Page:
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Puerto Rican scientist and CienciaPR co-founder receives multi-million dollar award in recognition of his pioneering studies

Mónica Ivelisse Feliú-Mójer's picture
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NEW HAVEN, CT - Dr. Daniel Colón Ramos, a Puerto Rican scientist, associate professor at Yale University and a co-adjunct professor at the Institute of Neurobiology at the University of Puerto Rico, was selected last month to receive two important recognitions from of the National Institutes of Health (NIH), one of the leading scientific agencies in the United States.

The first prize given to Dr. Colón Ramos is the NIH Director's Pioneer Award, which supports highly innovative scientists who lead bold research projects with an exceptionally broad scientific impact. The prize is awarded in recognition of the advanced studies carried out by Dr. Colón Ramos in the area of ​​neuroscience. The second prize received is the Landis Mentoring Award for Outstanding Mentoring, a new award that recognizes excellence and leadership by professors who have distinguished themselves by training new scientists and serving as mentors. In the ten years that Dr. Colón Ramos has been a member of the faculty at Yale, he has trained 27 scientists, most of whom have continued into impressive careers related to science. Altogether, the prizes reach a sum of $3.6 million, which Colón Ramos will use to continue his research in neuroscience, specifically to understand how the brain works and how memories are formed. The grant will also be used to promote the professional development of future young scientists in his laboratory.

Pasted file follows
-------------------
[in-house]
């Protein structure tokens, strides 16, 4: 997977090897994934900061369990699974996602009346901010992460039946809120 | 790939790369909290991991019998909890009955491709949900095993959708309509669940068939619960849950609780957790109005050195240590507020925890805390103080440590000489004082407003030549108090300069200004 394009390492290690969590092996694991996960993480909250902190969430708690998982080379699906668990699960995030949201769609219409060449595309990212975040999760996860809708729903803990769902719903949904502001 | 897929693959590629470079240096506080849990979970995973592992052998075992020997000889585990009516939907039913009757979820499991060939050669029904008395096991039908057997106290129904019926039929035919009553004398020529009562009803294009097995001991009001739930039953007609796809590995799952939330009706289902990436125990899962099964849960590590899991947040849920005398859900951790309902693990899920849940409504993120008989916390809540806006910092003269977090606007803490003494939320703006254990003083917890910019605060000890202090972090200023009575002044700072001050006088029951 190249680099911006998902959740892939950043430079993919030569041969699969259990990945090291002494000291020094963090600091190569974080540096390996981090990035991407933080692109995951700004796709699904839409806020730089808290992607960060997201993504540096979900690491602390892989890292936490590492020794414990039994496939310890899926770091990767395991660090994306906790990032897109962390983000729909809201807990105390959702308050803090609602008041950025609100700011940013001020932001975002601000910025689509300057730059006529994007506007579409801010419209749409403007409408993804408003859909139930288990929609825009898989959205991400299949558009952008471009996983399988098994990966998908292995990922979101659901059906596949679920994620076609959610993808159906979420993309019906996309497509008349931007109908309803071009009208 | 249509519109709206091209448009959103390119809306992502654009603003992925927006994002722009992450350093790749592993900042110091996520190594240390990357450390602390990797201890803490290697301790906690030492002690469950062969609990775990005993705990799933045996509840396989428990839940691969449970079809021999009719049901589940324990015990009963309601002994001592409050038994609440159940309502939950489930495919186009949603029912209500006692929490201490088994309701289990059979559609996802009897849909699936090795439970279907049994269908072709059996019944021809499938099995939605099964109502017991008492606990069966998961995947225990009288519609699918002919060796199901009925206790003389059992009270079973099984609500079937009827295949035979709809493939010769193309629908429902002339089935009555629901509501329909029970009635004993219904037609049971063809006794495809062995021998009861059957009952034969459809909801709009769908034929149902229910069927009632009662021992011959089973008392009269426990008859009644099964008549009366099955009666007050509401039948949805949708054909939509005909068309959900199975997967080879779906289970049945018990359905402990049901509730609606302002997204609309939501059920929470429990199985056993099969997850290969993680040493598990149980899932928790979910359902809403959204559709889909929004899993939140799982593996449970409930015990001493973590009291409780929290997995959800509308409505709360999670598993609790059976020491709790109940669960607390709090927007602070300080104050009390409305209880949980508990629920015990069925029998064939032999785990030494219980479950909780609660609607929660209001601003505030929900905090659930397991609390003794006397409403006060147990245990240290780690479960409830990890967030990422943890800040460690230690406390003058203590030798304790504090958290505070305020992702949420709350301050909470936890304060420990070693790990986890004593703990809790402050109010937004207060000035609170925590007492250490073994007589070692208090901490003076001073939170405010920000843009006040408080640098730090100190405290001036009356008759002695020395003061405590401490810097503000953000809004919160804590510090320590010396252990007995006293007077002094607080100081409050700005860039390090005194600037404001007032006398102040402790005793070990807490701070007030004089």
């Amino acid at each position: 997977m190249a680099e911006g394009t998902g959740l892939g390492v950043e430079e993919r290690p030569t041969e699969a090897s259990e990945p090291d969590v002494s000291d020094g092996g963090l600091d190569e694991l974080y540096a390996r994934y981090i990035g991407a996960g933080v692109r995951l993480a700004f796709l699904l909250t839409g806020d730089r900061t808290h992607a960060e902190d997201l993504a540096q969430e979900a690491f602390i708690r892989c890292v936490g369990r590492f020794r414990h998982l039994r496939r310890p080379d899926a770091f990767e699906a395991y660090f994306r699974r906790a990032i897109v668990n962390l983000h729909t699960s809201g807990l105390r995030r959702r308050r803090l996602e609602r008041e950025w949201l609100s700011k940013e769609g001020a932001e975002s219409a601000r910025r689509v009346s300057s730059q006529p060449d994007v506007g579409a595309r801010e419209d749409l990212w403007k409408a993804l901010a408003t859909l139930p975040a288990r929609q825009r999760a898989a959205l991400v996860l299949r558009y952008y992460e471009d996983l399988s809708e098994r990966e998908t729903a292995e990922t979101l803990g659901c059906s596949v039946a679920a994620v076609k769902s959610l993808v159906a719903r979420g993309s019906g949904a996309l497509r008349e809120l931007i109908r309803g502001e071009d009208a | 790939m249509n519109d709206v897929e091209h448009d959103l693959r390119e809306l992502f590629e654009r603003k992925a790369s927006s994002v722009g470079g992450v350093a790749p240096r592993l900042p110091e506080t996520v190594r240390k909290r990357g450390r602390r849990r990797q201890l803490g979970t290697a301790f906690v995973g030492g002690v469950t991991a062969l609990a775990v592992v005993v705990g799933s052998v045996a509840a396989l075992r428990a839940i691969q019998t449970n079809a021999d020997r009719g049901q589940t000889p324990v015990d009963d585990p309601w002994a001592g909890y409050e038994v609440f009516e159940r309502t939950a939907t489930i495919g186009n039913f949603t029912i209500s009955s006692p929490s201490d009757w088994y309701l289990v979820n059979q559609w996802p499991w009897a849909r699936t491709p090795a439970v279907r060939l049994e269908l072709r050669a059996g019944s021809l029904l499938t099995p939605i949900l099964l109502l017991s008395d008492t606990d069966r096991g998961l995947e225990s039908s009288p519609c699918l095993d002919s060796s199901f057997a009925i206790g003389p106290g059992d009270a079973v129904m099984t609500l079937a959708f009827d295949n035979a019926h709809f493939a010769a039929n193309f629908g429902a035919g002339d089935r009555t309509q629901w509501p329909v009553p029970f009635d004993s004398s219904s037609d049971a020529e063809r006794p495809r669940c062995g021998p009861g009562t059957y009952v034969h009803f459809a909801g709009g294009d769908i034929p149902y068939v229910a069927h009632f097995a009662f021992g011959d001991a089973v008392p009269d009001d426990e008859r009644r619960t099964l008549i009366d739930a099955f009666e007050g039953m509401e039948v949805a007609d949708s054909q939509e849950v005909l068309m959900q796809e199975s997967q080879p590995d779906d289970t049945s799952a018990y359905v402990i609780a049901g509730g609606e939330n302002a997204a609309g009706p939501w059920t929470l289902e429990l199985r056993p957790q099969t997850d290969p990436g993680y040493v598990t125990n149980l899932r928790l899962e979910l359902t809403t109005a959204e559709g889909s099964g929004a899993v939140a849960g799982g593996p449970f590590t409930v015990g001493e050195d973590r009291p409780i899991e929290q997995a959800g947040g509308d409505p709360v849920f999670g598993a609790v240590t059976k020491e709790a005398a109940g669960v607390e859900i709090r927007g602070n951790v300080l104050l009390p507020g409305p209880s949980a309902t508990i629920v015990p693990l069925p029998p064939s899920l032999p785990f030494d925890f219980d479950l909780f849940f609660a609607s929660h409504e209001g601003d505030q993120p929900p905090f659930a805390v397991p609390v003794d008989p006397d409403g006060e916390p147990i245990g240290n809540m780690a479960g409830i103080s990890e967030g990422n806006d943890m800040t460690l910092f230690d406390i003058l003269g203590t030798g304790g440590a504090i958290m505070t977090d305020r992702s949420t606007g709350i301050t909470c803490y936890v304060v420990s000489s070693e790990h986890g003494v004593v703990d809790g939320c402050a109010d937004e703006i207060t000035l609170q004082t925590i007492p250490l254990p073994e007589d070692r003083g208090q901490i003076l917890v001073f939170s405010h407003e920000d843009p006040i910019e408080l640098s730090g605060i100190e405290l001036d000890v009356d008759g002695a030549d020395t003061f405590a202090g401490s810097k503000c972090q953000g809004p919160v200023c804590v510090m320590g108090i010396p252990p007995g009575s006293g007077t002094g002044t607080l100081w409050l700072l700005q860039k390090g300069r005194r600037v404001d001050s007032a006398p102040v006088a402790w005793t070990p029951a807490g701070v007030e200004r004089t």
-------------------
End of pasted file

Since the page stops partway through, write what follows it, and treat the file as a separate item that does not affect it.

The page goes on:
"It moves and deeply honors me that the laboratory has been recognized with these awards. We seek to create an environment where new ideas flourish and challenge the way we think, not only in terms of the scientific paradigms we study, but also in terms of those who belong to science, and to whom science must serve," Dr. Colón Ramos asserted. "I dedicate these awards to my country, Puerto Rico, where I had my first mentors and my first encounters with science, and a place that has influenced my interests and the way I think to this day."

Dr. Daniel Colón Ramos was raised between Barranquitas and Guaynabo, Puerto Rico. He completed his baccalaureate at Harvard University, his doctorate at Duke University and his postdoctoral training at Stanford University. His laboratory at Yale University studies how brain cells, neurons, make precise connections—called synapses—with each other and how that architecture serves as the basis for the behavior of animals and humans. Outside the lab, Dr. Colón-Ramos has also sought connections, specifically between scientists and Puerto Rico. He is trustee of the Puerto Rico Science, Technology and Research Trust and co-founder and president of the Board of Directors of Science Puerto Rico (CienciaPR), the largest network of Puerto Rican scientists in the world and a non-profit organization that takes advantage of the knowledge of its rich and diverse community to democratize science, transform scientific education, and promote the development of young scientific leaders.

"We are extremely proud of these recognitions that Daniel has received. Our organization is a living example of his innovative vision, and his commitment to the development of future Puerto Rican scientists and science," commented Dr. Giovanna Guerrero-Medina, Executive Director of CienciaPR.